The most poisonous parcel in the recent airmail is David Brooks's "Among the Bourgeoisophobes: Why the Europeans and Arabs, each in their own way, hate America and Israel." Brooks is very pleased that he has (finally!) discovered the reason for the lack of universal acclaim for America: a pathological hostility toward "success." "The battle lines are forming," he states, but since he is so breathtakingly undifferentiated, their shape remains mysterious. According to Brooks, the plague of bourgeois-hating began in the 1830s among "a group of French artists and intellectuals," and now infects "places as diverse as Baghdad, Ramallah, and Beijing." "Today's bourgeoisophobes are not just artists and intellectuals," he says, "they are as likely to be terrorists and suicide bombers." "They have only their nihilistic rage," he goes on, and their curiously diverse arsenal includes "their envy mixed with snobbery, their snide remarks, their newspaper distortions, their conspiracy theories, their suicide bombs and terror attacks."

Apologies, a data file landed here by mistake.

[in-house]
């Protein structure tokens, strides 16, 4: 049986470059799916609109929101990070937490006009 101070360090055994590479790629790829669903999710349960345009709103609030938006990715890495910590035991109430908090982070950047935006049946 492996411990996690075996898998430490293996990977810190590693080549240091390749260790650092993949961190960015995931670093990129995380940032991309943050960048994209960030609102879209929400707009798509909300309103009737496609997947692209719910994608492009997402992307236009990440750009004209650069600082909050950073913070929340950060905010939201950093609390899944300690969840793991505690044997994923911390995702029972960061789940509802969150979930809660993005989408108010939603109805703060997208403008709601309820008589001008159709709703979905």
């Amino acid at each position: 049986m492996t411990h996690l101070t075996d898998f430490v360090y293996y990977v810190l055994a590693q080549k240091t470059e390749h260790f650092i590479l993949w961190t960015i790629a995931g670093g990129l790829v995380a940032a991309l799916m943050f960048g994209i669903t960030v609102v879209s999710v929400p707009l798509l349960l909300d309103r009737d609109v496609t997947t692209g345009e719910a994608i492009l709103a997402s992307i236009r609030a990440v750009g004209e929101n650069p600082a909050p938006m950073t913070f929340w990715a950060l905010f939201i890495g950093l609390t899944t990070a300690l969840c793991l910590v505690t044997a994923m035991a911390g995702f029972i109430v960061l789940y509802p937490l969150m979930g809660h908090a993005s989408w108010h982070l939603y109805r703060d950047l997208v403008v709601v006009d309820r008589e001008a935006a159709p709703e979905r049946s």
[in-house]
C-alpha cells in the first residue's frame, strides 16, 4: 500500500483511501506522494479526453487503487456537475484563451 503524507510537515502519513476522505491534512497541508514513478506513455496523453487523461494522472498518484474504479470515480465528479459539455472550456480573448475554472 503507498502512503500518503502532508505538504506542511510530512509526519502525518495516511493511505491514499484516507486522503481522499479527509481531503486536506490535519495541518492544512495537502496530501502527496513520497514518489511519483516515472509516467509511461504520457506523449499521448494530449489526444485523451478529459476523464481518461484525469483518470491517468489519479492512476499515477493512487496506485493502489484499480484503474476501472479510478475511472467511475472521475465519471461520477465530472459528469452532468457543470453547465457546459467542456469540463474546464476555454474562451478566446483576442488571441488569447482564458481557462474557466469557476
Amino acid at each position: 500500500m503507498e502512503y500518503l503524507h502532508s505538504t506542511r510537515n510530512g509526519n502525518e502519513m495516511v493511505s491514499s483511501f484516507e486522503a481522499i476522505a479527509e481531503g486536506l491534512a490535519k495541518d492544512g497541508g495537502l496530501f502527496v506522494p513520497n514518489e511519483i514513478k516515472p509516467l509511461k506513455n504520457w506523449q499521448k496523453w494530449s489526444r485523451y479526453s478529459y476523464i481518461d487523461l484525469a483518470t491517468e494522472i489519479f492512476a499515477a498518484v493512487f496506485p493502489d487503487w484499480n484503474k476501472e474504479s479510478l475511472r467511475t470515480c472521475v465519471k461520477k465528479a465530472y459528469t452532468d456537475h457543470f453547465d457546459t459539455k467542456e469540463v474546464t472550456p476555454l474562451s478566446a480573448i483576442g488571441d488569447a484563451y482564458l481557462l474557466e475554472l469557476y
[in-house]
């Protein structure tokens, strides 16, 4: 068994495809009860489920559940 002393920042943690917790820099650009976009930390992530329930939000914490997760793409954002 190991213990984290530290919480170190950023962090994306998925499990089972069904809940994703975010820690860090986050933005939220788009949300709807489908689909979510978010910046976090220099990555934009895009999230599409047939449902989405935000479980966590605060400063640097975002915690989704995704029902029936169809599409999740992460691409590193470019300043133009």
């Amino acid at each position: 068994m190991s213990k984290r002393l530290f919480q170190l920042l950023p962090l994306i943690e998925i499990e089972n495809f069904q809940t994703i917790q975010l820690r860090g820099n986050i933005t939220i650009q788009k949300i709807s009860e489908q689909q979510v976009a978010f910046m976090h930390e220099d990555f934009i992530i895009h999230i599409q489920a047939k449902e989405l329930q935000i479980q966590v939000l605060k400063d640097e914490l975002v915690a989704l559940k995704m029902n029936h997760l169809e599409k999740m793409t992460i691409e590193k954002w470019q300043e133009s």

To some people, these may seem an impossibly broad accusation (since when do snide remarks and suicide bombing fall into the same category) but Brooks is untroubled by such nuances, because it all comes from the same place. Though he gives some stick to the "brutalist" school of the phobics--today's bombers and murderers--he makes the claim that even these have European roots, because they got their start--guess where--in Germany. With Nietzsche. (I can just imagine the Taliban gathered deep in their mountain fortresses exchanging memorized epigrams from "Thus Spake Zarathustra" before taking on the infidel.) However, Brooks is equally enraged at the "ethereal" phobics of Europe. They are, he assures us weightily, "quite a bit more complicated" since they are "bourgeois themselves," but are weighed down with feelings of impotence and self-hatred. As a result, they feel an instinctual loathing for the "heroic bourgeois nations," which include--surprise, surprise--the US and Israel. For the Europeans, "the imperial confidence is gone, along with the youthful sense of limitless possibility and the unselfconscious embrace of ordinary striving."